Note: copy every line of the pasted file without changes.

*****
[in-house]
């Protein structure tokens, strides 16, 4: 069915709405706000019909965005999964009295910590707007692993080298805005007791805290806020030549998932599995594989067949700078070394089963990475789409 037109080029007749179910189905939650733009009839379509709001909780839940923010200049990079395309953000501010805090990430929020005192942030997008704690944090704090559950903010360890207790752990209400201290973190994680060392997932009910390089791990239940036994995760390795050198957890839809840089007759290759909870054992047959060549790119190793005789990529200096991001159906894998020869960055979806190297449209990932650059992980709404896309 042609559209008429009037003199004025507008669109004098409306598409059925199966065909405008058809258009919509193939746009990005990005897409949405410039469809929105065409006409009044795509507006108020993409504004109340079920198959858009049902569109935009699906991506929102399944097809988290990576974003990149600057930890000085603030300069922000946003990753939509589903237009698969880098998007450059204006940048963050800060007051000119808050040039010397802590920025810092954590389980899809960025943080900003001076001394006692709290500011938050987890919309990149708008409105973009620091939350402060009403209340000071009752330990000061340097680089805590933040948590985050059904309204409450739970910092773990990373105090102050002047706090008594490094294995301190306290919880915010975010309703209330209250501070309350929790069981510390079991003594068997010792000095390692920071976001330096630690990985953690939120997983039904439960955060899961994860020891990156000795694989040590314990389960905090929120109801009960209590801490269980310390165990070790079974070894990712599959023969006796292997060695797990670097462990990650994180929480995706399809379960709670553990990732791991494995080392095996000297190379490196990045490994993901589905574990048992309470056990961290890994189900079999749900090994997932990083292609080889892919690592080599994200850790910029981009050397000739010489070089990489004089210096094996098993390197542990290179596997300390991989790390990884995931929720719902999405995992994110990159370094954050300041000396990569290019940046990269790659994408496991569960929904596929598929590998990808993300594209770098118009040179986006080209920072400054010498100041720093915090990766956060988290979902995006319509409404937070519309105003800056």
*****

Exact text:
[in-house]
């Protein structure tokens, strides 16, 4: 069915709405706000019909965005999964009295910590707007692993080298805005007791805290806020030549998932599995594989067949700078070394089963990475789409 037109080029007749179910189905939650733009009839379509709001909780839940923010200049990079395309953000501010805090990430929020005192942030997008704690944090704090559950903010360890207790752990209400201290973190994680060392997932009910390089791990239940036994995760390795050198957890839809840089007759290759909870054992047959060549790119190793005789990529200096991001159906894998020869960055979806190297449209990932650059992980709404896309 042609559209008429009037003199004025507008669109004098409306598409059925199966065909405008058809258009919509193939746009990005990005897409949405410039469809929105065409006409009044795509507006108020993409504004109340079920198959858009049902569109935009699906991506929102399944097809988290990576974003990149600057930890000085603030300069922000946003990753939509589903237009698969880098998007450059204006940048963050800060007051000119808050040039010397802590920025810092954590389980899809960025943080900003001076001394006692709290500011938050987890919309990149708008409105973009620091939350402060009403209340000071009752330990000061340097680089805590933040948590985050059904309204409450739970910092773990990373105090102050002047706090008594490094294995301190306290919880915010975010309703209330209250501070309350929790069981510390079991003594068997010792000095390692920071976001330096630690990985953690939120997983039904439960955060899961994860020891990156000795694989040590314990389960905090929120109801009960209590801490269980310390165990070790079974070894990712599959023969006796292997060695797990670097462990990650994180929480995706399809379960709670553990990732791991494995080392095996000297190379490196990045490994993901589905574990048992309470056990961290890994189900079999749900090994997932990083292609080889892919690592080599994200850790910029981009050397000739010489070089990489004089210096094996098993390197542990290179596997300390991989790390990884995931929720719902999405995992994110990159370094954050300041000396990569290019940046990269790659994408496991569960929904596929598929590998990808993300594209770098118009040179986006080209920072400054010498100041720093915090990766956060988290979902995006319509409404937070519309105003800056």